Here’s an update of a terrific Google™ speech-to-text application for your Asterisk® goody bag. SMS Dictator 2.0 lets you pick up any phone on your Asterisk system, dictate a brief message, have it transcribed by Google, and then delivered as an SMS text message by entering either a 10-digit number of your choosing or by saying any name in your AsteriDex phonebook. The installation process on PBX in a Flash™ systems takes only a minute. And you’ll find Asterisk SMS Messaging to be a welcome addition to your VoIP Swiss Army Knife.
Prerequisites. For the installer to work seamlessly, you’ll need a PBX in a Flash 2 server with the PERL gvoice CLI tool. You can test whether this is working by logging into your server as root and issuing the command: gvoice. When prompted for your Google Voice account name, enter it and include @gmail.com. Then enter your password. If you get a gvoice prompt, all is well. Type quit to exit. If you get errors or the gvoice app doesn’t exist, click on the pygooglevoice link in this paragraph to get things squared away.
You’ll also need a Google Voice™ account that can be used to send the SMS messages. Today’s SMS installer will prompt you for your Google Voice account name in the format: email@example.com. Then you’ll be prompted for your Google Voice password. Once you’ve entered your credentials, the rest is automagic. With a little manual tweaking of the installation script, you can get this working on any Asterisk-based server running under Linux.
As configured, SMS Dictator™ uses extension 767 (S-M-S) to generate SMS messages. If this conflicts with an extension on your server, you can edit the extensions_custom.conf dialplan in /etc/asterisk.
Legal Disclaimer. What we’re demonstrating today is how to use a publicly accessible web resource to respond to dictation requests generated by a phone connected to your Asterisk server. We’re assuming that Google has its legal bases covered and has a right to provide the public service they are offering. We are not vouching for Google or the services being offered in any way. By using our tutorial, YOU AGREE TO ASSUME ALL RISKS, LEGAL AND OTHERWISE, ASSOCIATED WITH USE OF THIS FREELY ACCESSIBLE WEB TOOL. NO WARRANTY EXPRESS OR IMPLIED IS BEING PROVIDED BY US INCLUDING ANY IMPLIED WARRANTY OF FITNESS FOR USE OR MERCHANTABILITY. You, of course, have an absolute right not to read our articles or implement our code if you have reservations of any kind or are unwilling to assume all risks associated with such use. Sorry for legalese, but it’s the time in which we live I’m afraid. Plain English: “Don’t Shoot the Messenger!”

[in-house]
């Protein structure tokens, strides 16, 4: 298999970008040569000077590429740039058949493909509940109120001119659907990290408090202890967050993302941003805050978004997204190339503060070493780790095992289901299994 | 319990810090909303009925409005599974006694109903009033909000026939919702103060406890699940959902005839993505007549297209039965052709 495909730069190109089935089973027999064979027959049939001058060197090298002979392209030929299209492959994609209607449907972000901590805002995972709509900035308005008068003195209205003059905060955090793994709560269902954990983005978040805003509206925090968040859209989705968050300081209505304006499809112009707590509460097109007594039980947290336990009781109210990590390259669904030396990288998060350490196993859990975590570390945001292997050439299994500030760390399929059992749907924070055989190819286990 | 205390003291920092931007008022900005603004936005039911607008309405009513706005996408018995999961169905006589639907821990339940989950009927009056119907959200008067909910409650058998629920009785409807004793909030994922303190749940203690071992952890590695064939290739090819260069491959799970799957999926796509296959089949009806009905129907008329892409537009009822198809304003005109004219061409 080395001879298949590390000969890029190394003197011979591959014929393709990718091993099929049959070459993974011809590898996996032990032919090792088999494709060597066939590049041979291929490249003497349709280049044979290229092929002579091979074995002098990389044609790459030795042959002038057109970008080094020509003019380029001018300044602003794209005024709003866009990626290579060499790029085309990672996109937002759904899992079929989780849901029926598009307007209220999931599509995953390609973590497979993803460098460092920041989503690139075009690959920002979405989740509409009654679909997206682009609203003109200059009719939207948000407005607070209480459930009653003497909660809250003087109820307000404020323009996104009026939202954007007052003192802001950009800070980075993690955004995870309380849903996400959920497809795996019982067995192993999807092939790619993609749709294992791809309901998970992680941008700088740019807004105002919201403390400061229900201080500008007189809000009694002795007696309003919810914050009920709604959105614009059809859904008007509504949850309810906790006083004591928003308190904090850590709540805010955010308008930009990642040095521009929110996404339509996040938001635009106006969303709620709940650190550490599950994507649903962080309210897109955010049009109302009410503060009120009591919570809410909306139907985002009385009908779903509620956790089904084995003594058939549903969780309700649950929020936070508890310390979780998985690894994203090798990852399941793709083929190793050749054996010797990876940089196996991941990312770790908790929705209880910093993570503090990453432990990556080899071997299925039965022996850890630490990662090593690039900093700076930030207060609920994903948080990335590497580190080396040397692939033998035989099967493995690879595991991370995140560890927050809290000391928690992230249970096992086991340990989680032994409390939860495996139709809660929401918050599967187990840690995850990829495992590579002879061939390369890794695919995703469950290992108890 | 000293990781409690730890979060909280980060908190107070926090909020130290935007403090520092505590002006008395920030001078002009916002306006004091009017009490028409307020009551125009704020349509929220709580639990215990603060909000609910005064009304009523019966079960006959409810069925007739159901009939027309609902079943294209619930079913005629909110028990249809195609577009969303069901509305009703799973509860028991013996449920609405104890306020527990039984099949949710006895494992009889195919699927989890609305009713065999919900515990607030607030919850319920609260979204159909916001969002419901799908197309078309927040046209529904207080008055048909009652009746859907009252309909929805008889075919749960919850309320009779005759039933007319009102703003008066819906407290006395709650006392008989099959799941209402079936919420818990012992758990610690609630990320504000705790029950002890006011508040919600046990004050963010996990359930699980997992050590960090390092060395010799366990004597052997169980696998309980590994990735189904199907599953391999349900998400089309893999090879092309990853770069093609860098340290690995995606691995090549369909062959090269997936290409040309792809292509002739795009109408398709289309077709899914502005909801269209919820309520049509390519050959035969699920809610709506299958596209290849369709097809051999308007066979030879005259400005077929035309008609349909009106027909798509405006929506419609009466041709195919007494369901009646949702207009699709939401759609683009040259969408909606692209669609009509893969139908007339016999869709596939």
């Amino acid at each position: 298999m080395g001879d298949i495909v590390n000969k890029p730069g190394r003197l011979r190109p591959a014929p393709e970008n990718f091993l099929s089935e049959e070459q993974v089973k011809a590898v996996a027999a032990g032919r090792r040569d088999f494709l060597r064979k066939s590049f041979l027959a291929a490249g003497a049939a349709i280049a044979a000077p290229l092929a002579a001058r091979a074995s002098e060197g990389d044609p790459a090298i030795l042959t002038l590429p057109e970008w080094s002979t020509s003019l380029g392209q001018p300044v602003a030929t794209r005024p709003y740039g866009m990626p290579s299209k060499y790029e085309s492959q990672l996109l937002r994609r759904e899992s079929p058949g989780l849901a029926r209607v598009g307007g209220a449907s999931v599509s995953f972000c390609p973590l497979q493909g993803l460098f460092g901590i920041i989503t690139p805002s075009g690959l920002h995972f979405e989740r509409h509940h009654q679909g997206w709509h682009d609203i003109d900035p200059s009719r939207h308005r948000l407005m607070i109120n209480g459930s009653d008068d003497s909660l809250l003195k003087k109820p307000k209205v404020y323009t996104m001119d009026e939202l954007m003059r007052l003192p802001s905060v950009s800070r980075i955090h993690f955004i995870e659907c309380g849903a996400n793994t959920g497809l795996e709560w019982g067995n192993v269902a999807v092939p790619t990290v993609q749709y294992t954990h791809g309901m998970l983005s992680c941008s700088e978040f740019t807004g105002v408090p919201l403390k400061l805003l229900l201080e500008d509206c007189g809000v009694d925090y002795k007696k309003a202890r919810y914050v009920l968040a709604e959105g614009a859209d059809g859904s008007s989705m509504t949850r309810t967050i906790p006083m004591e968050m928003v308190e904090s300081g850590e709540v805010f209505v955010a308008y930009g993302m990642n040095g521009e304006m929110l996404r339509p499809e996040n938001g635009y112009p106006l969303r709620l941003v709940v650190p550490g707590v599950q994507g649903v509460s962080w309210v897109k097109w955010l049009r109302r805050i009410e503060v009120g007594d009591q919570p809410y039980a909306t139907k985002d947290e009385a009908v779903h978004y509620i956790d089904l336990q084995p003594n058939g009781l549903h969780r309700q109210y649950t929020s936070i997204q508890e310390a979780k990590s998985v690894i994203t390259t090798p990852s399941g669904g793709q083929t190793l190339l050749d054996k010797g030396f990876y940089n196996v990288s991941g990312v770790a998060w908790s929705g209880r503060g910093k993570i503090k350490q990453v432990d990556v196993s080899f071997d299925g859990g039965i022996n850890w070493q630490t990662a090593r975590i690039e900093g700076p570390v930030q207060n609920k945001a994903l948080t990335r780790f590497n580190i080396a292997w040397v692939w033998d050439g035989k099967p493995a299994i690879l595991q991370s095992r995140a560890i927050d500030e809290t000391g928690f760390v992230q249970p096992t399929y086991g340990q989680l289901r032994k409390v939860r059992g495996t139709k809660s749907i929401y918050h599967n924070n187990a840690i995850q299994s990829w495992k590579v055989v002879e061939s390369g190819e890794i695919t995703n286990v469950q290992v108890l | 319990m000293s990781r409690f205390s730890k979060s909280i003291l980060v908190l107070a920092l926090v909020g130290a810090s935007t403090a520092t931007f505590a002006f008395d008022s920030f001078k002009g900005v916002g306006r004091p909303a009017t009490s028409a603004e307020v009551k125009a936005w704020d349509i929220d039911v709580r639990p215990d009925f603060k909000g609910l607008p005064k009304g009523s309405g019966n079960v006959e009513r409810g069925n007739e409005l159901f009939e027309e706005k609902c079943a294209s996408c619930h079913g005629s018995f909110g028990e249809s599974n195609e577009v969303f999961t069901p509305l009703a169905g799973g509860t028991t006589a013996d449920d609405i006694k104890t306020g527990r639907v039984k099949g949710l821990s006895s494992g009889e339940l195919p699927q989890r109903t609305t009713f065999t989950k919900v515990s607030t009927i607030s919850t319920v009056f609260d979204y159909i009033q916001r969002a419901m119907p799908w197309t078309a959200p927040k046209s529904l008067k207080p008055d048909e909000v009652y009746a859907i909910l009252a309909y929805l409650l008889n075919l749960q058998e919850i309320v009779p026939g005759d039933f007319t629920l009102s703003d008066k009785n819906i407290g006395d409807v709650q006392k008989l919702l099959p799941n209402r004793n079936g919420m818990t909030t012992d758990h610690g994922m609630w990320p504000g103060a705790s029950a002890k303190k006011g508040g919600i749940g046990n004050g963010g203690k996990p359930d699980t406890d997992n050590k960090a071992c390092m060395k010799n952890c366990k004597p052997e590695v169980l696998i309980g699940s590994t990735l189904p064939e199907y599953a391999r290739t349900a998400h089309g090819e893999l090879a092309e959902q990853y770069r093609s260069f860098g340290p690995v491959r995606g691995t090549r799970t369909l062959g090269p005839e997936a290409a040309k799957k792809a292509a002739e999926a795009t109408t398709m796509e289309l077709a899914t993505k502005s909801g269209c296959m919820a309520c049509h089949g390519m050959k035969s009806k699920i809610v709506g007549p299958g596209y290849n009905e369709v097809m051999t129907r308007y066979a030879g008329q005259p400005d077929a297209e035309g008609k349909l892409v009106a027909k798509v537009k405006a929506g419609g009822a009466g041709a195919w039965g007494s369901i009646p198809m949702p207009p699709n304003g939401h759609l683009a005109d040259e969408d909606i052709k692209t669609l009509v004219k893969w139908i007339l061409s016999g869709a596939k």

Removing Previous SMS Dictator Code. If you installed our earlier version of SMS Dictator, then you have a little housekeeping to do before we begin. Log into your server as root and change to the /etc/asterisk directory. Then edit extensions_custom.conf. Search through the file until you find the lines beginning with exten => 767. Delete all of those lines. If you’re using nano, Ctrl-K will delete a line at a time. Once you’ve deleted all the 767 lines, save the file: Ctrl-X, Y, and press Enter. Now continue on…
Installation. To install SMS Dictator, log into your PBX in a Flash server as root and issue the following commands:
tar zxvf sms-dictator.tgz
Accept the license agreement and fill in your Google Voice credentials when prompted. In under a minute, you’ll be ready to test things out.
Taking SMS Dictator for a Spin. Now you’re ready to try it. Pick up any phone connected to your Asterisk server. Dial S-M-S (767). When prompted, dictate a brief message and press #. If the transcription played back is correct, press 1. Or hang up and try again. Now press 1 to enter a 10-digit phone number for the SMS recipient or press 2 to speak the name of someone in your AsteriDex database. When prompted, enter the 10-digit number or say the name of the SMS recipient. If the response read back to you is correct, press 1 to send the SMS message. It’s as simple as that.
AsteriDex Integration. If you’re using AsteriDex for your contacts, then it’s pretty simple to look up SMS contact numbers from there instead of having to remember them and manually key them in. The only trick is that you may need to adjust the names slightly if Google has difficulty understanding what you’re saying. For example, Google does not like Ward but is perfectly happy with Uncle Wardy. So are we. Here’s a hint. Multi-syllable words fare better than 3 and 4 letter words.
SMS Message Blasting. The SMS messaging possibilities, of course, are endless. A lively discussion
is was underway on the PIAF Forum until The Great Trainwreck of 2013. This could include notifications to Little League teams about schedule changes, or alerts from a school about emergencies, or community alerts about tornados. You can probably think up a dozen more on your own. We’ve now released the first preview of a message blasting utility which you are welcome to download here. Enjoy!
3/2/2017 Update: A patched version of pygooglevoice to support SMS messaging is now available here.
Originally published: Monday, August 13, 2012
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